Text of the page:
60 Minutes case in Lebanon: Adam Whittington to be released anytime now

July 16, 2016

Source: heraldsun.com.au

THE disastrous 60 Minutes child-snatch operation that has laid waste to families, reputations and budgets is almost over after a Beirut court ordered former Australian soldier Adam Whittington be freed on bail.



Mr Whittington, whom 60 Minutes paid $115,000 to mastermind a failed plot to seize two Australian children off the streets of Beirut on behalf of their mother, Brisbane woman Sally Faulkner, will be released any time now.

His lawyer, Joe Karam, lodged his US$20,000 bail, raised through an online support network, and yesterday took release papers to Lebanon’s Aley Prison.

“What happened is that the court decided on bail for everybody,” Mr Karam said, referring to Mr Whittington and three others who have been remanded with him since April.

“Bail will be provided, everyone will have a process with Immigration and they will be released.”

Channel Nine’s 60 Minutes remains accused of abandonment after it paid to rescue its own reporting team, headed by Tara Brown, but left Mr Whittington behind in prison along with his British-Cypriot accomplice, Craig Michael.

Mr Michael, and Lebanese men Khaled Barbour and Mohammed Hamza, will be released when and if they raise bail.

Mr Michael is accused of pushing the grandmother and grabbing the kids along with another member of the team, Scorto Boghdan, who fled and has not been arrested.

Mr Barbour was the driver employed by Mr Whittington, and Mr Hamza set up a safe house to hide the children.

60 Minutes’ plans for a ratings winner turned to debacle when, in shocking scenes captured on street TV, Mr Whittington’s men bowled over the children’s grandmother on a busy roadside and bundled the kids into a van.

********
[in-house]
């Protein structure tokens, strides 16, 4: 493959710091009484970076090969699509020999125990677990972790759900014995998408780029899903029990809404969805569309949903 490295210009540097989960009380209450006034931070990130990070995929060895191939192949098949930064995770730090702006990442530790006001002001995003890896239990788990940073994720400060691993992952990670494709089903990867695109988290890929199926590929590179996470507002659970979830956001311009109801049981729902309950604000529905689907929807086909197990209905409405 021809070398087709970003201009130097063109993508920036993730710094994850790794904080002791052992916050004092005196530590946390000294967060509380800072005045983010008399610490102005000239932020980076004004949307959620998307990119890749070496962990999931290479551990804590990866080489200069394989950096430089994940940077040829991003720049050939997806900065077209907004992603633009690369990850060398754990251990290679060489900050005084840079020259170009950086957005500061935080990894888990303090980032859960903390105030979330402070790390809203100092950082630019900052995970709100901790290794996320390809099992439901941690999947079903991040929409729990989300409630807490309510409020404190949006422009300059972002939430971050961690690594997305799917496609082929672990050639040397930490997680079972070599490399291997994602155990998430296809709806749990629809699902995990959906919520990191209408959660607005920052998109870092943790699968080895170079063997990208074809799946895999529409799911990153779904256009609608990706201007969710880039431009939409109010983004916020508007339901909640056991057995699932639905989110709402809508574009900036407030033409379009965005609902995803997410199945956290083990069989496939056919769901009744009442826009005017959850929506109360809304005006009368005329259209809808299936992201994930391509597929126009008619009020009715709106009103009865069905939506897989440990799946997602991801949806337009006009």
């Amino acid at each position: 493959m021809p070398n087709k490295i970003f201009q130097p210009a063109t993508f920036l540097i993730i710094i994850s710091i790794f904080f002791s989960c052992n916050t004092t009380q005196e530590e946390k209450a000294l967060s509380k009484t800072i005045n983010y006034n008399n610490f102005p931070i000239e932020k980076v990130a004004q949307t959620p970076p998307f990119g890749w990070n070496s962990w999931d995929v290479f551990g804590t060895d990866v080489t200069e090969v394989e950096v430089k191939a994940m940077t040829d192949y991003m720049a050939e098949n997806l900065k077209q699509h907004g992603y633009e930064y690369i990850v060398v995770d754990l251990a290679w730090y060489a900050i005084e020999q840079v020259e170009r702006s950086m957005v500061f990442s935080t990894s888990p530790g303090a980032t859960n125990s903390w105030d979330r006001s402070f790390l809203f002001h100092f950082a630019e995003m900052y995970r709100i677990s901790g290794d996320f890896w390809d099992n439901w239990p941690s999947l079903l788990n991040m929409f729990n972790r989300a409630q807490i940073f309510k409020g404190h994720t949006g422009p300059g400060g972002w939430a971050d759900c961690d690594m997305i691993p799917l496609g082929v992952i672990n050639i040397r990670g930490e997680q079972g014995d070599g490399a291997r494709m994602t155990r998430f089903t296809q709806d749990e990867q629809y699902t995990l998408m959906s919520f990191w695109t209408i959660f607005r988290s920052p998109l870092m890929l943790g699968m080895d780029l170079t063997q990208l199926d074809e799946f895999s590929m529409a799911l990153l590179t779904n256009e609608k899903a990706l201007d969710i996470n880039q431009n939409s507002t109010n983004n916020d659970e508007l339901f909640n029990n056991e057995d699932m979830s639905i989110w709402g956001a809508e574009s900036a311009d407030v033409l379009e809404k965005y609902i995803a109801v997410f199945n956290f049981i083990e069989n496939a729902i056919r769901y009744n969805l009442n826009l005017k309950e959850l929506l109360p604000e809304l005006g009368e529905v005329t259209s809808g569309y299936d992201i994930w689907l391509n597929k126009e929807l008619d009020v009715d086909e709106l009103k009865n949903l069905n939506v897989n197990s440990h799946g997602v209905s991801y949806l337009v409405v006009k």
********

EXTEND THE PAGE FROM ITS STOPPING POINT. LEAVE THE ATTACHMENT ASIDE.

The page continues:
Mr Whittington’s Child Abduction Recovery International Group moved into action at 60 Minutes’ behest after Ms Faulkner went to the program hoping they could help pick up the tab to recover her children, Lahela, 5, and Noah, 3.


Ms Faulkner’s estranged husband Ali Elamine failed to return the children after she sent them to Beirut to visit him.

Mr Whittington, who holds dual British-Australian citizenship and would still face kidnapping charges if he returns to Lebanon, is expected to depart for Sweden to reunite with his wife Karin and two sons.

“We can now advise that Adam has finally been granted bail and is now able to return home to Karin and the boys. This is great news,” stated his Facebook supporter group.

60 Minutes has paid up to $2m to untangle themselves from the mess, including a reported $500,000 to Mr Elamine to drop charges against its crew.

Most damaging, Ms Faulkner won her freedom by permanently surrendering all custody rights to her children to her ex-husband.

Mr Whittington, who may never enter Singapore again after a similarly bungled child-snatch operation in 2014, is unlikely to work as a recovery expert again.

Ms Brown, sound recordist David Ballment, cameraman Ben Williamson and producer Stephen Rice all spent a short spell in prison until they were released, but Rice took the fall and was dismissed.

In a letter from prison, Mr Whittington accused Channel Nine of minimising its role in events.

“I honestly don’t know what is more disgusting, the inhumane conditions in the dungeon I have been in for 40 days, with no sunlight and rats running around me at night, or hearing all the statements Channel 9 have made to the media,” he wrote.

Mr Whittington’s mother Georgina said the first time she had heard from Nine was after her son’s bail news came through — they rang her asking for an interview. It was denied.

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60 ‘stolen’ custody kids stuck overseas last year

April 25, 2016